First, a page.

At Orchestra Prémaman's headquarters in France, Agathe Boidin, 46, rose through the ranks, piling up such titles as chief financial officer, chief operating officer, and chief executive officer, with responsibility for 600 stores, hundreds of millions in revenues, and thousands of employees.

Here, as the leader of the company's infant U.S. operation, she overseas 10 employees, one store and a lot of ambition: She plans to add 10 to 20 stores a year. But life in the executive suite isn't the same.

"Nobody to bring me my coffee or to plug the computer in and the printer. I had to do it myself. I had to find offices, find the people, find the real estate. So I was really alone," she said, speaking with a French accent over coffee outside the Orchestra Prémaman's sole U.S. store, at  the King of Prussia Mall. Worldwide, Orchestra Prémaman sells maternity, infant, and children's clothing. Here, it's just clothing for babies and kids.

"I think it's fine, especially when you have 10 percent of the company," she said. "It's like you work for your own company."

Going solo? That’s a big change.

When you have 2,500 people, when I was the chief operating officer, I would start at 8 in the morning and finish at 8 at night and had meetings all day, even during lunch. Sometimes, I had to say, "Stop, I need to go to the bathroom."

You first came to the U.S. as an au pair/nanny at age 18.

I remember when I first landed in San Francisco and I saw all these buildings, and all these people. I thought, "It's moving. It's booming." I tried to come back and study in the United States, but it was too expensive, and too difficult with the visa. When [Orchestra Premaman] said, "We want to invest in the United States," I said, "It's me. I want to go there."

What do you notice about the U.S.?

I like really the energy, the positive attitude you can feel in the United States. Compared with French — the French sometimes, they always see what doesn't work. When I arrived, and  [as] I expand my project and the company, everybody is really helpful, especially in Philadelphia.

Your company had planned to merge with Destination Maternity. The deal fell apart in July, with both sides blaming regulatory hassles and expense. Now what?

The Destination Maternity merger would have helped us go faster in terms of brand awareness and development, but we are still on the same strategy: Open two stores in the Philly area and the website, be sure the product, concept, and offer is fitting the U.S. market, try to get distributed in department stores and develop 10 to 20 stores year by year in the coming years.

What are the challenges of opening a business here?

It's a challenging market with a lot of brands. Nobody is waiting for us. But if we can find the right position, the right product, the right concept, then after, you have a huge market, with the same language. Because in Europe you have to do the market for France. In Spain, you have a different language. In Belgium, you have three languages, and Switzerland four. It's a small market and you have to translate all the marketing materials.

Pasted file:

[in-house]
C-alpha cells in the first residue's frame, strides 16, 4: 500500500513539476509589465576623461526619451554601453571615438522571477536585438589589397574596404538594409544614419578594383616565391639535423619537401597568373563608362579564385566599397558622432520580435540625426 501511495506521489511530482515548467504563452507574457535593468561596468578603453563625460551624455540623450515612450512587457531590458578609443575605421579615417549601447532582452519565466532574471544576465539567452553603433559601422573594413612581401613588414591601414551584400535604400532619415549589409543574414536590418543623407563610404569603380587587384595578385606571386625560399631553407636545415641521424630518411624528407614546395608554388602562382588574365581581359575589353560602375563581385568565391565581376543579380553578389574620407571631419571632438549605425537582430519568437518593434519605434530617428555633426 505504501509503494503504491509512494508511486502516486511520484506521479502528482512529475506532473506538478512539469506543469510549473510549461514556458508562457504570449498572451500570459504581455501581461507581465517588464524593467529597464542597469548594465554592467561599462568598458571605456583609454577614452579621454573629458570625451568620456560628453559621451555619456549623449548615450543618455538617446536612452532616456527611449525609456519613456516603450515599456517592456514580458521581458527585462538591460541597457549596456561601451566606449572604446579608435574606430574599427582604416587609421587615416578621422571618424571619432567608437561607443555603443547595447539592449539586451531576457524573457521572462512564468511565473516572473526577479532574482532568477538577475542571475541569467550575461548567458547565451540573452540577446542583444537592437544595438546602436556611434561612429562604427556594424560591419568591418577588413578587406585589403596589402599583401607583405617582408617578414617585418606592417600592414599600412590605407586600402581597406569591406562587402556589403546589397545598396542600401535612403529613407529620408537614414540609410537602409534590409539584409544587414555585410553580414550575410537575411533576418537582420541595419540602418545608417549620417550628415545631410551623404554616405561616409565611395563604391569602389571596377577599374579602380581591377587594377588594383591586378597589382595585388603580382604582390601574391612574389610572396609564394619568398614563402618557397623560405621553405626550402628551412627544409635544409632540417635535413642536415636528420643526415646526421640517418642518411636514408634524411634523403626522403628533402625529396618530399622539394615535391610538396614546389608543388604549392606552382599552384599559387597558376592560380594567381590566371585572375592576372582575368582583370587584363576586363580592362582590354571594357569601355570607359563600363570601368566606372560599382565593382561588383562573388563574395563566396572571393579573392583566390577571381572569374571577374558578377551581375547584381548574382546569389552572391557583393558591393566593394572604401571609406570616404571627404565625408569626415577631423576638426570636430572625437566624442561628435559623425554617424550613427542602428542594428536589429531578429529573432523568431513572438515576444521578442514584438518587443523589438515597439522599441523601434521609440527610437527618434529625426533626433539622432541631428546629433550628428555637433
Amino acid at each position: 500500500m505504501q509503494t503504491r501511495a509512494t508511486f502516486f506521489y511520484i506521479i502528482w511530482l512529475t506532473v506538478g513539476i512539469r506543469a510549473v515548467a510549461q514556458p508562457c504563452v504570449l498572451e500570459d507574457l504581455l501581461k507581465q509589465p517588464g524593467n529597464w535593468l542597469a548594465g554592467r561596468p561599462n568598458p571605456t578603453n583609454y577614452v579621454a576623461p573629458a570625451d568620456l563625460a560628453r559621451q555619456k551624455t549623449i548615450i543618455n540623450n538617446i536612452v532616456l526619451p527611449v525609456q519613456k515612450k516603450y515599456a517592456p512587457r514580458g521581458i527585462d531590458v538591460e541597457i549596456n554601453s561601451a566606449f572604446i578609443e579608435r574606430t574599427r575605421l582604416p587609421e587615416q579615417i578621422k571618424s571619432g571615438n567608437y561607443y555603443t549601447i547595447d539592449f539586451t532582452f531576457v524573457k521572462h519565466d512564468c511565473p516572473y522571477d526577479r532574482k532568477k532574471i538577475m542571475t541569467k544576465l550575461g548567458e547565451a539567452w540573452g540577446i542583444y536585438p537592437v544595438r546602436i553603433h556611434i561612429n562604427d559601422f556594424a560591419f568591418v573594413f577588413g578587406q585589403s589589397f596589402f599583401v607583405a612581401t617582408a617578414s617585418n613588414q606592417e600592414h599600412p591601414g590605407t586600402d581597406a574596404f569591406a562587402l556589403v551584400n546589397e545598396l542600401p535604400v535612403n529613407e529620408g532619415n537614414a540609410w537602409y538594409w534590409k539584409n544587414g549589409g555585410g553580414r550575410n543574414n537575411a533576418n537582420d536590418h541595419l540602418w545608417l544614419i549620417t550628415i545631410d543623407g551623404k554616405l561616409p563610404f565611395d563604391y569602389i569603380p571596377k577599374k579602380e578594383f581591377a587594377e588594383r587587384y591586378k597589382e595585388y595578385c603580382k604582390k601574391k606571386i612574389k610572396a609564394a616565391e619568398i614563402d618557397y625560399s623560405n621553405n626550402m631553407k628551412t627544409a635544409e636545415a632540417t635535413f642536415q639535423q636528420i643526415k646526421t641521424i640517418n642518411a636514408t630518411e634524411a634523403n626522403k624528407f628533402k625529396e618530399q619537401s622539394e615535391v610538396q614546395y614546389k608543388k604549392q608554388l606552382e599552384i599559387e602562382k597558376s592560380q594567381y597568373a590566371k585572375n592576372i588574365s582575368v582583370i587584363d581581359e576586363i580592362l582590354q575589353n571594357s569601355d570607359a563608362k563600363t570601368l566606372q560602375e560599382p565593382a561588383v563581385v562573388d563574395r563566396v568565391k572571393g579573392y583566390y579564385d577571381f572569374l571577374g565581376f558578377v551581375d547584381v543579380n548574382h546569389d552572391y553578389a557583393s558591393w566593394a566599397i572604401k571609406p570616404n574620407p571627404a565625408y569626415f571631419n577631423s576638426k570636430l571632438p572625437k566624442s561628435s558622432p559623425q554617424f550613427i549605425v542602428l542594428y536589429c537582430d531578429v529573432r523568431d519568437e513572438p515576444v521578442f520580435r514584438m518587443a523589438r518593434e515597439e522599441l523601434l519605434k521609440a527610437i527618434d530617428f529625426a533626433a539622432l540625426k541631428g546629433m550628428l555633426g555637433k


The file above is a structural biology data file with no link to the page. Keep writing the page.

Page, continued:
Interesting.

To enter the market, you need to be strong, because it will cost you. You have to have a warehouse. You have [regulatory] tests for the product and it's a different test from the European community. So, we do all the tests, which is really costly, especially when you have only one store and one website. To open one store, it's really costly, so you need to be a strong company, and to have the money to invest in the future. But then if we manage to succeed, it's a huge market.

So the early costs are high, but scaling is not?

Exactly. The idea is to open another store in Cherry Hill and to have the website, to listen to our customers, to see what's working, what's not working, what we need to adjust. We have a large collection and create more than 3,500 styles per season. It's a large collection. We still need to learn about the market [so we don't] buy something that never will work in the United States.

AGATHE BOIDIN

Home: Villanova, from Montpellier, France.

Family: Husband, Jean Christophe; daughter, Lea, 12th grade; sons, Baptiste, 10th grade; Maxime, 7th grade.

Career: Graduated from ESLSCA Business School in Paris, joined PwC as a finance auditor, then became an executive at a hosiery company.

ORCHESTRA PRÉMAMAN:

What: Apparel store chain for babies, children, and, in Europe, for pregnant women, based in Saint-Aunès, near Montpellier, France.

Here: Orchestra Prémaman USA Inc., in Bala Cynwyd.

Stores: 600 in 40 countries, one in the U.S. at the King of Prussia Mall.

Employs: More than 3,000 worldwide, 10 locally.

Financials: For year ending Feb. 28, 2017, 33.4 million euros in net losses on 608.3 million euros in revenues (or $39.7 million in losses on $724.8 million in revenues, based on Sept. 6, 2017 currency rates).